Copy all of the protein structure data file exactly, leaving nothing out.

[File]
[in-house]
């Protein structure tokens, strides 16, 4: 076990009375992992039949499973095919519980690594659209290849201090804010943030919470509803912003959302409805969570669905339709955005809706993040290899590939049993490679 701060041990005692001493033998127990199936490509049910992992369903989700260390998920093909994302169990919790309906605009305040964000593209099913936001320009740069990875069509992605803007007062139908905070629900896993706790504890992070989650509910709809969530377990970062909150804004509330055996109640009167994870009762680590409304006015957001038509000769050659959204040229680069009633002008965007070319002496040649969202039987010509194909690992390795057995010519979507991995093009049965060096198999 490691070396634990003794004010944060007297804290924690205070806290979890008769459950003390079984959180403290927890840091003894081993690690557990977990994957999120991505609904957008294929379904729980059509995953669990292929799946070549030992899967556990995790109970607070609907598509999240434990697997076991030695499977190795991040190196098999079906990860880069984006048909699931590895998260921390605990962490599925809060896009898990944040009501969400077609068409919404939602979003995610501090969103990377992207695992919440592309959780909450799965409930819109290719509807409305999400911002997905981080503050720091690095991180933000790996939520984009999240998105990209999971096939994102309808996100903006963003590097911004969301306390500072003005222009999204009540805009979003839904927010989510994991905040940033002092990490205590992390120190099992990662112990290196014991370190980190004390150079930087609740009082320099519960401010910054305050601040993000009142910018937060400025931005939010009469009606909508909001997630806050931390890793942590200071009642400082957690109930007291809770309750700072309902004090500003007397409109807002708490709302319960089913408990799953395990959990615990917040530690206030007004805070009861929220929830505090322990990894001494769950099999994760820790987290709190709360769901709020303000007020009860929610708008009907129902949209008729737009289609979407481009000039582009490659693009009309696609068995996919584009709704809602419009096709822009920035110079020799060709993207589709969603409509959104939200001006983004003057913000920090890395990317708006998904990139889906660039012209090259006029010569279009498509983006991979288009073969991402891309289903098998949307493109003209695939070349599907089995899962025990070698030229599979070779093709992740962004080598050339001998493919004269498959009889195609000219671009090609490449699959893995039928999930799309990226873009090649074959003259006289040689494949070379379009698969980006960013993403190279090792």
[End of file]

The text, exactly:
[in-house]
């Protein structure tokens, strides 16, 4: 076990009375992992039949499973095919519980690594659209290849201090804010943030919470509803912003959302409805969570669905339709955005809706993040290899590939049993490679 701060041990005692001493033998127990199936490509049910992992369903989700260390998920093909994302169990919790309906605009305040964000593209099913936001320009740069990875069509992605803007007062139908905070629900896993706790504890992070989650509910709809969530377990970062909150804004509330055996109640009167994870009762680590409304006015957001038509000769050659959204040229680069009633002008965007070319002496040649969202039987010509194909690992390795057995010519979507991995093009049965060096198999 490691070396634990003794004010944060007297804290924690205070806290979890008769459950003390079984959180403290927890840091003894081993690690557990977990994957999120991505609904957008294929379904729980059509995953669990292929799946070549030992899967556990995790109970607070609907598509999240434990697997076991030695499977190795991040190196098999079906990860880069984006048909699931590895998260921390605990962490599925809060896009898990944040009501969400077609068409919404939602979003995610501090969103990377992207695992919440592309959780909450799965409930819109290719509807409305999400911002997905981080503050720091690095991180933000790996939520984009999240998105990209999971096939994102309808996100903006963003590097911004969301306390500072003005222009999204009540805009979003839904927010989510994991905040940033002092990490205590992390120190099992990662112990290196014991370190980190004390150079930087609740009082320099519960401010910054305050601040993000009142910018937060400025931005939010009469009606909508909001997630806050931390890793942590200071009642400082957690109930007291809770309750700072309902004090500003007397409109807002708490709302319960089913408990799953395990959990615990917040530690206030007004805070009861929220929830505090322990990894001494769950099999994760820790987290709190709360769901709020303000007020009860929610708008009907129902949209008729737009289609979407481009000039582009490659693009009309696609068995996919584009709704809602419009096709822009920035110079020799060709993207589709969603409509959104939200001006983004003057913000920090890395990317708006998904990139889906660039012209090259006029010569279009498509983006991979288009073969991402891309289903098998949307493109003209695939070349599907089995899962025990070698030229599979070779093709992740962004080598050339001998493919004269498959009889195609000219671009090609490449699959893995039928999930799309990226873009090649074959003259006289040689494949070379379009698969980006960013993403190279090792």